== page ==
Bin Laden had argued that the existence of local tyranny in the Arab world was because of American support. That was of course true. He then argued that to local tyranny Arabs and Muslims needed to fight American first; and the mode of struggle was to be indiscriminate violence. That is where his vision became not only misleading but also disempowering.

As the events in Egypt, Tunisia and increasingly Yemen are demonstrating, local tyrants can be brought down in spite of American support for them. In fact, America had no idea that a widespread democratic revolution was in the making in the region. American “experts” had been writing books and academic papers on how Arab or even Islamic culture was inherently anti-democratic. Now we know they were wrong!

Bin Laden’s message was misdirecting the anger of Arab youth from the primary enemy (local tyranny) to a secondary one (the foreign patron). Secondly, his message was misleading Arab youths to fight an enemy they could not defeat instead of focusing on the one over whom they could prevail. Therefore, although subjectively an opponent of American propped despots in the Middle East, Bin Laden was objectively their ally. By focusing the mind of Arab youth on an enemy they could not defeat, he allowed local tyrants to consolidate their positions by exploiting US fears to get American money and support to crack down on dissent. When youth in Tunisia and Egypt brought America’s allies down, it was clear that Bin Laden’s vision had hit a dead end.

Therefore, the death of Bin Laden brings two important developments; it destroys the symbol of global terrorism thus sucking vital energy out of the movement. Of course Bin Laden had long been crippled organisationally. His role was primarily to be a source of inspiration. That is now gone. The most important development, however, has been the fact that the democratic movements in the Middle East are turning youths’ attention from the vision of Al Qaeda to one of civil protest in shaping their destiny.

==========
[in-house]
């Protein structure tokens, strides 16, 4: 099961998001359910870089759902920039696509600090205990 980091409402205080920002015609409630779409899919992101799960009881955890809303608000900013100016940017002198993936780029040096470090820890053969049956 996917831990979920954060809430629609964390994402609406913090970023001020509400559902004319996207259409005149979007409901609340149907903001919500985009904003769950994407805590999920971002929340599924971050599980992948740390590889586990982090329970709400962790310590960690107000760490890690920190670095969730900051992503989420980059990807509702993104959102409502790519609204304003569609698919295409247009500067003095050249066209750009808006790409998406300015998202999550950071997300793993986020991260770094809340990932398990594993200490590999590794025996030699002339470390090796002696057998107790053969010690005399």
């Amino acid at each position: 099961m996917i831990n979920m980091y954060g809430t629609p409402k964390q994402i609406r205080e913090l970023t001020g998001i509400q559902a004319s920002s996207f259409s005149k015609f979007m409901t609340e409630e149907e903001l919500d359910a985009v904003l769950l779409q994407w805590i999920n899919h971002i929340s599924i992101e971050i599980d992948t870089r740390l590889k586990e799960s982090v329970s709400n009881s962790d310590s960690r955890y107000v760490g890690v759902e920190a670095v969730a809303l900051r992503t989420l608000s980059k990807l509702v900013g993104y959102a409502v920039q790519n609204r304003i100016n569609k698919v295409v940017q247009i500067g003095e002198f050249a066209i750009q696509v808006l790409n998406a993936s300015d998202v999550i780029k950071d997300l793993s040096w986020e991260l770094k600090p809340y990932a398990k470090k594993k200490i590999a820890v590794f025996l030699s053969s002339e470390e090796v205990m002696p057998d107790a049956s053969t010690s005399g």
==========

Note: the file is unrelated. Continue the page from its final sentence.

There is the danger that Bin Laden’s death will invigorate Al Qaeda especially in its search for revenge. This can only work in the short term. The long term basis of Al Qaeda has cut down on the streets of Cairo and Tunis. It is not America that is the biggest threat to Al Qaeda and its cousin, political Islam; instead it is the success of democratic movements in the Middle East.

The frustrated youths who always sought inspiration in Al Qaeda can now get it from their own efforts on the streets. Cairo and Tunis demonstrated that terror is not the weapon of choice and Bin Laden is not the messiah of the Arab or Islamic world. Education, technology and the willingness to employ them civically is the way to go. Therefore, Bin Laden was politically dead before he was physically killed. It was therefore saddening that Obama did not say anything about this development in his speech.

Al Qaeda was surviving on a specific ideology, a specific set of domestic and global factors which have changed. Events in the Arab world have shown young people there that their destiny is in their hands and they can shape the political future of their countries without the support of America. People are feeling empowered and are now optimistic about the future.

Having been unable to predict, support or even stop the democratic movement in the Arab world, America, France and Britain have now jumped on the bandwagon to claim some victory – in Libya. As is their wont, they are pretending that the salvation of the people of that sorry country from the tyranny of Col. Muammar El Gaddafi will come from London, Paris and Washington. They are thus bombing Libyans to democracy.

American and Britain have been trying to impose democracy on Iraq with disastrous consequences – over 650,000 innocent civilians have died in this vain effort. Iraq remains a patchwork of sectarian warfare. Although less violence, it is certainly not democratic. The people of Egypt and Tunisia who decided to act for themselves are laying a better foundation for their countries. American has only accepted a faint accompli.